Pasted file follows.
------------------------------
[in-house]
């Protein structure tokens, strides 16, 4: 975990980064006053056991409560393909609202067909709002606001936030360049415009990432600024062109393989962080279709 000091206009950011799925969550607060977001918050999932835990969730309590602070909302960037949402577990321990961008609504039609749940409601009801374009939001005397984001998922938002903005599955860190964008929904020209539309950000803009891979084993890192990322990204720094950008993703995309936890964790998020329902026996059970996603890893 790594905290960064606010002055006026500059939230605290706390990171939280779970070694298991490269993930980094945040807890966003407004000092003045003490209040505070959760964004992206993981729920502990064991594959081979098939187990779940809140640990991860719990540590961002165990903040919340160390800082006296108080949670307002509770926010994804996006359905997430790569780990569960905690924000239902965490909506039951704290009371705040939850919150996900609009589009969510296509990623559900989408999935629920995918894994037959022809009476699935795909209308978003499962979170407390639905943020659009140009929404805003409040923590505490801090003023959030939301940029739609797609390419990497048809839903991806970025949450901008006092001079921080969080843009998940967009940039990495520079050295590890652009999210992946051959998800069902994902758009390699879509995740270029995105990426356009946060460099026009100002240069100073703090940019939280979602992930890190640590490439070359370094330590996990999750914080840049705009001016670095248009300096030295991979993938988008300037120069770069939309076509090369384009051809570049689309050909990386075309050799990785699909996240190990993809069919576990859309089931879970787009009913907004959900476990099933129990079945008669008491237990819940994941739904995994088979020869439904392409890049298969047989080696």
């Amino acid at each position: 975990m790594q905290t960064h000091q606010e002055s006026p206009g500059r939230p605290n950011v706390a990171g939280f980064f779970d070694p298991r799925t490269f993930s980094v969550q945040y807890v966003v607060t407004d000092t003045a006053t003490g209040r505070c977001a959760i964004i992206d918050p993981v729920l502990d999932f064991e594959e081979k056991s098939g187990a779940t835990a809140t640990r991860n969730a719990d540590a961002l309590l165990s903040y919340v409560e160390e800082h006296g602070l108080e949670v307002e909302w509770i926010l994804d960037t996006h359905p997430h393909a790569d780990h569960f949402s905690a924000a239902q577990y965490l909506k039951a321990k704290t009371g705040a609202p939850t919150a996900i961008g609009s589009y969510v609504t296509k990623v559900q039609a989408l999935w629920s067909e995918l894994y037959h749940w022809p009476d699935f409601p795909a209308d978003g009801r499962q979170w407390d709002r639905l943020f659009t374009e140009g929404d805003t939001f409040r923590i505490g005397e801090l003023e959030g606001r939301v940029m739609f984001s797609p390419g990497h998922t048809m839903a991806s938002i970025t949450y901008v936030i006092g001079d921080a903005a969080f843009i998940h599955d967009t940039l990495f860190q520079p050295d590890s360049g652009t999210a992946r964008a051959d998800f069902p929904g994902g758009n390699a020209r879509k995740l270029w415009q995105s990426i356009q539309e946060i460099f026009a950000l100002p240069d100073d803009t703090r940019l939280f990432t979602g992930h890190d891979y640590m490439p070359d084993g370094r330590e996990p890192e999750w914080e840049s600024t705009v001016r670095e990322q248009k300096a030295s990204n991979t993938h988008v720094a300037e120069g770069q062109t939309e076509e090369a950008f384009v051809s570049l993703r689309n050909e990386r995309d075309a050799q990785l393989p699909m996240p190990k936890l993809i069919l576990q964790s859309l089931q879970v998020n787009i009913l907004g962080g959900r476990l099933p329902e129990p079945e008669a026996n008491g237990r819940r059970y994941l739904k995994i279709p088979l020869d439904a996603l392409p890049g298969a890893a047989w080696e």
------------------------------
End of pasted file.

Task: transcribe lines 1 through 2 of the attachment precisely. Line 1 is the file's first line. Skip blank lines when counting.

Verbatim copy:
[in-house]
């Protein structure tokens, strides 16, 4: 975990980064006053056991409560393909609202067909709002606001936030360049415009990432600024062109393989962080279709 000091206009950011799925969550607060977001918050999932835990969730309590602070909302960037949402577990321990961008609504039609749940409601009801374009939001005397984001998922938002903005599955860190964008929904020209539309950000803009891979084993890192990322990204720094950008993703995309936890964790998020329902026996059970996603890893 790594905290960064606010002055006026500059939230605290706390990171939280779970070694298991490269993930980094945040807890966003407004000092003045003490209040505070959760964004992206993981729920502990064991594959081979098939187990779940809140640990991860719990540590961002165990903040919340160390800082006296108080949670307002509770926010994804996006359905997430790569780990569960905690924000239902965490909506039951704290009371705040939850919150996900609009589009969510296509990623559900989408999935629920995918894994037959022809009476699935795909209308978003499962979170407390639905943020659009140009929404805003409040923590505490801090003023959030939301940029739609797609390419990497048809839903991806970025949450901008006092001079921080969080843009998940967009940039990495520079050295590890652009999210992946051959998800069902994902758009390699879509995740270029995105990426356009946060460099026009100002240069100073703090940019939280979602992930890190640590490439070359370094330590996990999750914080840049705009001016670095248009300096030295991979993938988008300037120069770069939309076509090369384009051809570049689309050909990386075309050799990785699909996240190990993809069919576990859309089931879970787009009913907004959900476990099933129990079945008669008491237990819940994941739904995994088979020869439904392409890049298969047989080696």